You, Inc.


โ€œI like the idea of being Myself, Inc. That way I can wear two hats. I can hire myself and fire myself. I can even, as Robin Williams once remarked of writer-producers, blow smoke up my own ass. Making yourself a corporation (or just thinking of yourself in that way) reinforces the idea of professionalism because it separates the artist-doing-the-work from the will-and-consciousness-running-the-show. No matter how much abuse is heaped on the head of the former, the latter takes it in stride and keeps on trucking. Conversely with success: You-the-writer may get a swelled head, but you-the-boss remember how to take yourself down a pegโ€ฆ.If we think of ourselves as a corporation, it gives us a healthy distance on ourselves. Weโ€™re less subjective. We donโ€™t take blows as personally. Weโ€™re more cold-blooded; we can price our wares more realistically.โ€

-Steven Pressfield, The War of Art

As I reflect on the idea of being my own company, I have been going through a similar exercise that the company I work for has been. In the past, Under Armour had explosive sales and growth that led to a large organization. Once this growth slowed, even a little, it was time to take a look at how the difference can be made up; one strategy is to cut back on operating expenses.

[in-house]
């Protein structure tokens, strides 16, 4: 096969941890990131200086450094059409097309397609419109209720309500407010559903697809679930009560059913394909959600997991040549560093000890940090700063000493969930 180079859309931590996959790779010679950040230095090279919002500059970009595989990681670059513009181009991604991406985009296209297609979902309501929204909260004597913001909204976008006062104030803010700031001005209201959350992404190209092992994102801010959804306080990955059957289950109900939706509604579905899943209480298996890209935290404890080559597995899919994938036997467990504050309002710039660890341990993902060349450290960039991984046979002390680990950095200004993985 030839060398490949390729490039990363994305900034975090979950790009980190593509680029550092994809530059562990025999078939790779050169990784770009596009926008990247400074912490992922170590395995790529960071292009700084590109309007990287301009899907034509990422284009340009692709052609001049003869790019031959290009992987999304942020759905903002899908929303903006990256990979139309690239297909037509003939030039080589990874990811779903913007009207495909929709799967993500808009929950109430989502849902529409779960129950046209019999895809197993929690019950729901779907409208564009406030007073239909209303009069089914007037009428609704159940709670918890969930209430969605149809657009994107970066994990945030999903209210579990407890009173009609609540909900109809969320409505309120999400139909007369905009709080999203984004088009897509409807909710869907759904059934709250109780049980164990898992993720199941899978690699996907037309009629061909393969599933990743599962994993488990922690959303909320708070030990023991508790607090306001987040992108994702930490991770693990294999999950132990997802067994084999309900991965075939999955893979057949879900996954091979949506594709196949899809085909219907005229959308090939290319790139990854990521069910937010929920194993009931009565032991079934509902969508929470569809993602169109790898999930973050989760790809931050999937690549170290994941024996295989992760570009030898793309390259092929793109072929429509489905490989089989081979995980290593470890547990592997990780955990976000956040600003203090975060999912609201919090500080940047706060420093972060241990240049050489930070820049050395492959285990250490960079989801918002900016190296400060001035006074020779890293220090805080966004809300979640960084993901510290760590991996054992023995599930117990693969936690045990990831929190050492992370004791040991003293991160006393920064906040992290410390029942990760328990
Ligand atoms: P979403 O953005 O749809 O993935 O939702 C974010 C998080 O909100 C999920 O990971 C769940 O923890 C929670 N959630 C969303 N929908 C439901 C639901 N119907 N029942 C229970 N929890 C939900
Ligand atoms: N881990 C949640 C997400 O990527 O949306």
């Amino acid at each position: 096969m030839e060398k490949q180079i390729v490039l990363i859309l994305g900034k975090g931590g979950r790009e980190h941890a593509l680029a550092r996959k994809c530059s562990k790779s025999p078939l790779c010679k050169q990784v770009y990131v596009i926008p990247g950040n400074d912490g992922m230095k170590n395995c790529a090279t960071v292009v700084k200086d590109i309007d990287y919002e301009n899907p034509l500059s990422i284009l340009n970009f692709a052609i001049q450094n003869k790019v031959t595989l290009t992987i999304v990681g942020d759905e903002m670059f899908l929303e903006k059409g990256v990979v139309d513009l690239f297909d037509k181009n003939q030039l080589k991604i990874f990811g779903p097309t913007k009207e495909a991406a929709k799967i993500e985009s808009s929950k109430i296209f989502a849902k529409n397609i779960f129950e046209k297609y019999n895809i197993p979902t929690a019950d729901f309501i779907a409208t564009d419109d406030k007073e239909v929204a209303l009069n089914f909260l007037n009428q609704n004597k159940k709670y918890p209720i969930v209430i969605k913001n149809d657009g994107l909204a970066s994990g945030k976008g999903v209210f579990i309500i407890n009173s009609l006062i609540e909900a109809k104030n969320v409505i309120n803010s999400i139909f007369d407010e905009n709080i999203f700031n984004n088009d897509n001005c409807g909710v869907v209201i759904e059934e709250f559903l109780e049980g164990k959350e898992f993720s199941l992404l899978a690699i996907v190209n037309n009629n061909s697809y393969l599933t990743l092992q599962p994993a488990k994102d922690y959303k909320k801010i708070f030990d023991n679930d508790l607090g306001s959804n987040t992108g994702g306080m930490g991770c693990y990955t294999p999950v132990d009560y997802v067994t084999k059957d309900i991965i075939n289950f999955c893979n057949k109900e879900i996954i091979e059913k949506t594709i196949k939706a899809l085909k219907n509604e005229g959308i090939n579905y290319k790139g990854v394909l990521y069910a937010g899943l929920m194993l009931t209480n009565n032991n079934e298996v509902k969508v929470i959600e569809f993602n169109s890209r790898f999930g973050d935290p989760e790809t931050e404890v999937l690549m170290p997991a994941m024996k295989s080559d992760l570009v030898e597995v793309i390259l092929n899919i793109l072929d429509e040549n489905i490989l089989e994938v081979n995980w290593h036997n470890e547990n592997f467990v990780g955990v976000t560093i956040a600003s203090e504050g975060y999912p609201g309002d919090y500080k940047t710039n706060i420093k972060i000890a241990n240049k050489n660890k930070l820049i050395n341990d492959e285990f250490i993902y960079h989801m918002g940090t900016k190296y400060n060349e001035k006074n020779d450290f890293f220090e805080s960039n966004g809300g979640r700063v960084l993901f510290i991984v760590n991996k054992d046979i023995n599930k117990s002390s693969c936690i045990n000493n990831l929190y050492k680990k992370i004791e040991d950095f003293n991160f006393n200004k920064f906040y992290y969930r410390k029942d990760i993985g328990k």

The same concept should be applied to You, Inc. in anticipation of hard times. Once a year I like to track all of my spending for a month and look back on what expenses I can cut back on. All in an effort to lower my own operating expenses, because at the end of the day a dollar saved is worth more than a dollar earned as there are no taxes on a dollar you are saving.

Make your own incorporation flexible and resilient by keeping your operating expenses low

On the other hand, everything we do does affect our personal brand. So we cannot cut costs on everything, but it is important to keep the operating budget low and intentionally spend where it makes sense for your brand.

Resilient by Stephen Borengasser from the Noun Project


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